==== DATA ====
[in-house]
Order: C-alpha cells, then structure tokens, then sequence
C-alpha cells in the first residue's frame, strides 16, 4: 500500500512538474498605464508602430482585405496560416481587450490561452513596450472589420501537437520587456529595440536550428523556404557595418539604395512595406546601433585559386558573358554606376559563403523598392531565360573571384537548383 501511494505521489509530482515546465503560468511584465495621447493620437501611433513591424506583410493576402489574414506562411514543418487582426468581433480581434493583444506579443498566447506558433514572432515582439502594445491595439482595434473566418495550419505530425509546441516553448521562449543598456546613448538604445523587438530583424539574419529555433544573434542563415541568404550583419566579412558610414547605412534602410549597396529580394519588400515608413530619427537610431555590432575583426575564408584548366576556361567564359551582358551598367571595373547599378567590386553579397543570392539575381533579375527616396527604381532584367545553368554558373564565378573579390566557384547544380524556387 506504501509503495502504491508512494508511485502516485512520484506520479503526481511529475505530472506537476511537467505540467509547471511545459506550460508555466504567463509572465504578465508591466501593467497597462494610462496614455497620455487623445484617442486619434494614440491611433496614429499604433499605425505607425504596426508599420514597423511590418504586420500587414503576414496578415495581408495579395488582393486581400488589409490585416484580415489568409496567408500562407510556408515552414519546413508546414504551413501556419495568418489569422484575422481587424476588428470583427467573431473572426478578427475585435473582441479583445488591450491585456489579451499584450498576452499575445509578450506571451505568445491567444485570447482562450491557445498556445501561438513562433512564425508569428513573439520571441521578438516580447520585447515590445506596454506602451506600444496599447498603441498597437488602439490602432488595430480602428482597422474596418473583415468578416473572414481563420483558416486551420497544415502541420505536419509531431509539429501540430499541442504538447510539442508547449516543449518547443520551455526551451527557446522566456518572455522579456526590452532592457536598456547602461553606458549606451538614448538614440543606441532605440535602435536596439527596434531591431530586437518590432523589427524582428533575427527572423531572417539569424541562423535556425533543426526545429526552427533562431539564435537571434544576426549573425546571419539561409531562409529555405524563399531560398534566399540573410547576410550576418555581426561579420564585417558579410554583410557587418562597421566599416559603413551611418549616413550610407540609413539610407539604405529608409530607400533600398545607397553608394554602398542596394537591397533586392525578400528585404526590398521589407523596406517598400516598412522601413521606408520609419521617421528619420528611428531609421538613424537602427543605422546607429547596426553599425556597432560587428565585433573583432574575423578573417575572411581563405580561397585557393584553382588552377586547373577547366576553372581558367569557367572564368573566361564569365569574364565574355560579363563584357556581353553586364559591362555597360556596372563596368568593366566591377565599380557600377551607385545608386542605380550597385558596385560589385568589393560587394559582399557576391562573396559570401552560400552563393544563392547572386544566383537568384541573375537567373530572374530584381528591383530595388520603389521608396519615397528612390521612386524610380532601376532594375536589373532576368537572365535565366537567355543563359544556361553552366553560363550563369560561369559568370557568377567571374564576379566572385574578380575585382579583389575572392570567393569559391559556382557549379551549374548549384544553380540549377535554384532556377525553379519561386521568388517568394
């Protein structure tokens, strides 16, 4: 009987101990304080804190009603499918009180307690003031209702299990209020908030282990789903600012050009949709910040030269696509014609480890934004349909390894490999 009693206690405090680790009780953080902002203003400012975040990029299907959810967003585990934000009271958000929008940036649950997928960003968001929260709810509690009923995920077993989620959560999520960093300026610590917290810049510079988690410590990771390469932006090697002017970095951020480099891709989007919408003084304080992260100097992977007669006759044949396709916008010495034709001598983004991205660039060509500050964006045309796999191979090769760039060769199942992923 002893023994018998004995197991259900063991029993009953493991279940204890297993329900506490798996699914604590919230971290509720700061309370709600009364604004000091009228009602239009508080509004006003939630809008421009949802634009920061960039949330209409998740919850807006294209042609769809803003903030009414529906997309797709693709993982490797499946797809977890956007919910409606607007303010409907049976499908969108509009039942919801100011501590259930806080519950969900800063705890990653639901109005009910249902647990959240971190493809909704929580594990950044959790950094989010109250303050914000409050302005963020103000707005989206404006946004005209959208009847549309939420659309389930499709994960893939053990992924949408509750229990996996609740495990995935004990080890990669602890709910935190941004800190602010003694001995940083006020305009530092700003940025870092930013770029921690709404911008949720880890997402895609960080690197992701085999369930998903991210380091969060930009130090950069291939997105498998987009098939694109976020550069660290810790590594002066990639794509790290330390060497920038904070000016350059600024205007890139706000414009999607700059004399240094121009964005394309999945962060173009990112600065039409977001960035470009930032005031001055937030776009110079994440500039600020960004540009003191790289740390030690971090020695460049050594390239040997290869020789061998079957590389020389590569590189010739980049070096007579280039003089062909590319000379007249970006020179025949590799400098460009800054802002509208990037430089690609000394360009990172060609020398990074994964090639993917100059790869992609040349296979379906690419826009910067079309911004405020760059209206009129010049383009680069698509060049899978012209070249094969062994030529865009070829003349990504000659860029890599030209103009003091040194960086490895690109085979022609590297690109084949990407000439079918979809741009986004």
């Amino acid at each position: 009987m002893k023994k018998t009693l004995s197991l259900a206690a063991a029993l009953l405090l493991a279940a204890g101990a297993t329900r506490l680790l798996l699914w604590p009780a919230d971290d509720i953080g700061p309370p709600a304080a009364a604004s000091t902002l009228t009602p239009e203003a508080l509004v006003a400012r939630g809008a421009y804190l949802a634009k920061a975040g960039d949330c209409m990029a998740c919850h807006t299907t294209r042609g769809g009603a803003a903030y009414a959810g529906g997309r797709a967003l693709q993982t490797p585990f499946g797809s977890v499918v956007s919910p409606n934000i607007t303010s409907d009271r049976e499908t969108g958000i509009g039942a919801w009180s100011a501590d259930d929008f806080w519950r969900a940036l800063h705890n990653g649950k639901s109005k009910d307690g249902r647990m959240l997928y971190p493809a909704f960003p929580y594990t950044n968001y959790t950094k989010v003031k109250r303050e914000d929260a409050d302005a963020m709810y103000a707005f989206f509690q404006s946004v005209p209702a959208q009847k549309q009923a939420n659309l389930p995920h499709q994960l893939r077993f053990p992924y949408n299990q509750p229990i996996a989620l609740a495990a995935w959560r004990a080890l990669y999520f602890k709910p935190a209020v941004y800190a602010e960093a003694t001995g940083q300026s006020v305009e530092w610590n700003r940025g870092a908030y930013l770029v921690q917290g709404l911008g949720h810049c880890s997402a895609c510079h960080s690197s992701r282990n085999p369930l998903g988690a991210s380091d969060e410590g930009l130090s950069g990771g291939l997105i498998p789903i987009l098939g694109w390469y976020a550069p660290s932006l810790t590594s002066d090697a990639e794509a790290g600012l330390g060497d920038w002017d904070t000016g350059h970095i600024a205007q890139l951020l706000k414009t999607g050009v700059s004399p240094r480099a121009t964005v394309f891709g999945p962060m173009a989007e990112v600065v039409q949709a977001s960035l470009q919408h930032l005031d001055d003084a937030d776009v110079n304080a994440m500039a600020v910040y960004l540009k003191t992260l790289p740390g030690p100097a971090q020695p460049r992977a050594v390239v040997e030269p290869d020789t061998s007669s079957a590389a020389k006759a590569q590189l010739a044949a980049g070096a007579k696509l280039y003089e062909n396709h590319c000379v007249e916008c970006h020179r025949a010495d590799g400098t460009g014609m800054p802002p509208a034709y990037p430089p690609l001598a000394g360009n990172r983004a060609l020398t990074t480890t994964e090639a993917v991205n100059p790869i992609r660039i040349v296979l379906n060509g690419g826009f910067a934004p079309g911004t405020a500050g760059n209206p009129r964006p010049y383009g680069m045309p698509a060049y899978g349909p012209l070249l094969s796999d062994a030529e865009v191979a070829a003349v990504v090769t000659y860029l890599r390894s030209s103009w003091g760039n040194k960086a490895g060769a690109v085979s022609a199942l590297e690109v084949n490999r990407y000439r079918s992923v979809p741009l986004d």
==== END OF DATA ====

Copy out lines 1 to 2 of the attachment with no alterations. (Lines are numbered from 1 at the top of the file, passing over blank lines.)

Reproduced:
[in-house]
Order: C-alpha cells, then structure tokens, then sequence